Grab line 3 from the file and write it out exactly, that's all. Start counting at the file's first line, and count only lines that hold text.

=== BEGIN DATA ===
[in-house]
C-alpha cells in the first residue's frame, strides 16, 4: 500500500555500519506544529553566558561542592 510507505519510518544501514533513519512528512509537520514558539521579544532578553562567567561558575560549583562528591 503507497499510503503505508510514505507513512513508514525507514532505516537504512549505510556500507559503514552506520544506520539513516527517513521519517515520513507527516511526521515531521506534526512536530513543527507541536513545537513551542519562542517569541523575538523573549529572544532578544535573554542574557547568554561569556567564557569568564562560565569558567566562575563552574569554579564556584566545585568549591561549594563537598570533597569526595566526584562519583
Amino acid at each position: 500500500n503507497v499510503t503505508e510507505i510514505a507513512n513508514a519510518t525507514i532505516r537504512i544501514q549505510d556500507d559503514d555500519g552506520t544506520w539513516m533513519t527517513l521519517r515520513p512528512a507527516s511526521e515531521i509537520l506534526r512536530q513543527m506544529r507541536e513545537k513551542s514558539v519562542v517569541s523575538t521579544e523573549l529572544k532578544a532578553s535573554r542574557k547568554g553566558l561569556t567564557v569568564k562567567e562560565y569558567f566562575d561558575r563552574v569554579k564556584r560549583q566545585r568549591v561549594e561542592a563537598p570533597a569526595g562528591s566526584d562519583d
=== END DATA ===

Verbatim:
Amino acid at each position: 500500500n503507497v499510503t503505508e510507505i510514505a507513512n513508514a519510518t525507514i532505516r537504512i544501514q549505510d556500507d559503514d555500519g552506520t544506520w539513516m533513519t527517513l521519517r515520513p512528512a507527516s511526521e515531521i509537520l506534526r512536530q513543527m506544529r507541536e513545537k513551542s514558539v519562542v517569541s523575538t521579544e523573549l529572544k532578544a532578553s535573554r542574557k547568554g553566558l561569556t567564557v569568564k562567567e562560565y569558567f566562575d561558575r563552574v569554579k564556584r560549583q566545585r568549591v561549594e561542592a563537598p570533597a569526595g562528591s566526584d562519583d